Then: From 1983-2002, Jason Jaeger worked as a stuntman, Tournament of Kings jouster at Excalibur and Treasure Island pirate. His photo as captain of the TI’s ship is still on a billboard on the fourth floor of the McCarran International Airport parking garage.
Now: Chiropractor and administrative director of Aliante Integrated Physical Medicine.
Back in the early 1980s, there were essentially two career paths for Las Vegas natives: construction and hospitality. So when the opportunity to be a stuntman presented itself, Jaegar jumped at it, even though he knew the grueling career wouldn’t last. He had vague plans to study communication or law at UNLV until a car accident on his way to Excalibur in 1991 jolted his body. “With all the adrenaline in me, I felt fine right after—I even finished my shows that night,” he says. “But the next morning I couldn’t move.”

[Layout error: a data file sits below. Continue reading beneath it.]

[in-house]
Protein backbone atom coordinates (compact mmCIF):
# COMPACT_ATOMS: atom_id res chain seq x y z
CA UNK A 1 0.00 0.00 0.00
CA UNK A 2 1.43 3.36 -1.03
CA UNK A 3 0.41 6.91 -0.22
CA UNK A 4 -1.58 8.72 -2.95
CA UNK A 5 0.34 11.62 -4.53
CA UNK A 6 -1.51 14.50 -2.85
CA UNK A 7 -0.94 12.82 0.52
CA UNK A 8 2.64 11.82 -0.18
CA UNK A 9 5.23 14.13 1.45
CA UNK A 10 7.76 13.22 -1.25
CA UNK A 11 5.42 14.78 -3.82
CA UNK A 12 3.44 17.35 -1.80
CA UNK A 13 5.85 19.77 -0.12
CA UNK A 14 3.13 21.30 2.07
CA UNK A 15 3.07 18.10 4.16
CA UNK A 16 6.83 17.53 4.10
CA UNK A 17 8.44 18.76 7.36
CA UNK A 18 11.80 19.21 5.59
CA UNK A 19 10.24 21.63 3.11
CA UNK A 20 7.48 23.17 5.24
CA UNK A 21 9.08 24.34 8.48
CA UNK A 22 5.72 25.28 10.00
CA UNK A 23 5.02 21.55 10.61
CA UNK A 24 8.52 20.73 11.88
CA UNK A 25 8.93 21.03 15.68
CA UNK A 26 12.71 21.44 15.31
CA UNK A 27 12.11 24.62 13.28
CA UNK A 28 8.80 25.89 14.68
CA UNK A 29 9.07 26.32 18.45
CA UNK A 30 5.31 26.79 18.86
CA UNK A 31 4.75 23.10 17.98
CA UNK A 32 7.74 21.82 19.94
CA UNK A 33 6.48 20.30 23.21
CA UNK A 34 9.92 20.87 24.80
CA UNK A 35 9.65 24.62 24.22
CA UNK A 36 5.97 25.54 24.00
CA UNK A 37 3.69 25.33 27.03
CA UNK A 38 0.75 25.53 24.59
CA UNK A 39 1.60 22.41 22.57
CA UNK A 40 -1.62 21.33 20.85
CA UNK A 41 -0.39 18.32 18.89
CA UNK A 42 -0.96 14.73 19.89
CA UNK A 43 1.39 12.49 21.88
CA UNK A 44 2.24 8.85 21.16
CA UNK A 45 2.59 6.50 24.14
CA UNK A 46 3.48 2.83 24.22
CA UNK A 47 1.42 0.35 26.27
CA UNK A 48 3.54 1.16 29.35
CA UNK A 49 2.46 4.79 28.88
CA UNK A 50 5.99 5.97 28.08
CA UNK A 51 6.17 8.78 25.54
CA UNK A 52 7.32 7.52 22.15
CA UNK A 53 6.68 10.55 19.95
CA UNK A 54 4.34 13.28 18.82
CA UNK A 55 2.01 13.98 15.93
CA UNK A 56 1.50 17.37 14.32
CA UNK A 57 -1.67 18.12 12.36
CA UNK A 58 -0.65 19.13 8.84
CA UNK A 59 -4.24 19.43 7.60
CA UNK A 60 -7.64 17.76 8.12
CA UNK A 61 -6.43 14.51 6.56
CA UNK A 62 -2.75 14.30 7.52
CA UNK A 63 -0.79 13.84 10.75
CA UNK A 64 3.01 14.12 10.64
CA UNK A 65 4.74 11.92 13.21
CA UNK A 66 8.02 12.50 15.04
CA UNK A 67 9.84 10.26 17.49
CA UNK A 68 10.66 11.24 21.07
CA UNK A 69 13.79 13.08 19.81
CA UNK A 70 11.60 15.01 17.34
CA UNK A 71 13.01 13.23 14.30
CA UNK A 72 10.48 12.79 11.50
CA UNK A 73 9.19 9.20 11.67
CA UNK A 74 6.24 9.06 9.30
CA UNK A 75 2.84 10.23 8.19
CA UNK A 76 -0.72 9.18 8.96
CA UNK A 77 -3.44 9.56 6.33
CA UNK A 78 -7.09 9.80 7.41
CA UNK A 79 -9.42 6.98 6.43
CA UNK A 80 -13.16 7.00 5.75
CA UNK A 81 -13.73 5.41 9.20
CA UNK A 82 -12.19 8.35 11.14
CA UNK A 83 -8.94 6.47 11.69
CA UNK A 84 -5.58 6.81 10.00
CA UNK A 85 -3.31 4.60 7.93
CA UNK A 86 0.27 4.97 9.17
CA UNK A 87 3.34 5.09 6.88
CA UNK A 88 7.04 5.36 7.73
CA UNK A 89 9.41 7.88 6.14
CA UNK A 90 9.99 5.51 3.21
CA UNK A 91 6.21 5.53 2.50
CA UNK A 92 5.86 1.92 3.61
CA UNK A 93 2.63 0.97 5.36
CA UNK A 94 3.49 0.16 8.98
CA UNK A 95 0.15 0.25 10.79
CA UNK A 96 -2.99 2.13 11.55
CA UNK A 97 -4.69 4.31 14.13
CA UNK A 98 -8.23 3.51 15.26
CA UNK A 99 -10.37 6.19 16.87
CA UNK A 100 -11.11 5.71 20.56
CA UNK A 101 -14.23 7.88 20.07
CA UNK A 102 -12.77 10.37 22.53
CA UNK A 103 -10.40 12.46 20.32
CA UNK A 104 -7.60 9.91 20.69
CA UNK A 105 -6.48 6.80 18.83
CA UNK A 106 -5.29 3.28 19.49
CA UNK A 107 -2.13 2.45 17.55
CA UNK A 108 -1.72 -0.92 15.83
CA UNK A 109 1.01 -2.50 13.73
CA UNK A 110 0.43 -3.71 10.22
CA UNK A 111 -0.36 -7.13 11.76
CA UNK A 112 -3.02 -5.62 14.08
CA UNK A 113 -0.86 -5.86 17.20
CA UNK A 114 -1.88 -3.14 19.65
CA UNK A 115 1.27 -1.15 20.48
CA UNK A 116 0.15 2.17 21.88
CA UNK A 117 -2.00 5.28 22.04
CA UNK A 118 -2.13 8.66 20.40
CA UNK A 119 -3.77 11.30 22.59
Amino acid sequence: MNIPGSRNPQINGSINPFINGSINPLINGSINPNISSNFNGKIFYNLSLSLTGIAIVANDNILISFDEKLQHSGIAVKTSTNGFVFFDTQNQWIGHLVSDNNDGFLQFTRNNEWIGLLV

A doctor prescribed painkillers; a physical therapist taught him exercises he already knew how to do as an athletic performer. “A chiropractor helped the most,” he says. “But I was also frustrated that these [disciplines] weren’t all working together. They weren’t integrated.”
Now board-certified in chiropractic biophysics, Jaegar lectures all over the world, and his practice is a medical chiropractic and physical therapy facility used by Cirque du Soleil. He also treats swashbucklers, acrobats and dancers from other Las Vegas shows.
“I had an unusual path, but my entertainment career really gave me an edge in building my practice,” he says. “Some doctors flat-out suck at bedside manner, but I’m confident and comfortable in just about any setting—whether it’s lecturing in front of several hundred people or just being in front of one person. When you step onstage, it’s all about putting yourself aside and being totally there for the audience. It’s the same when you walk into the exam room.”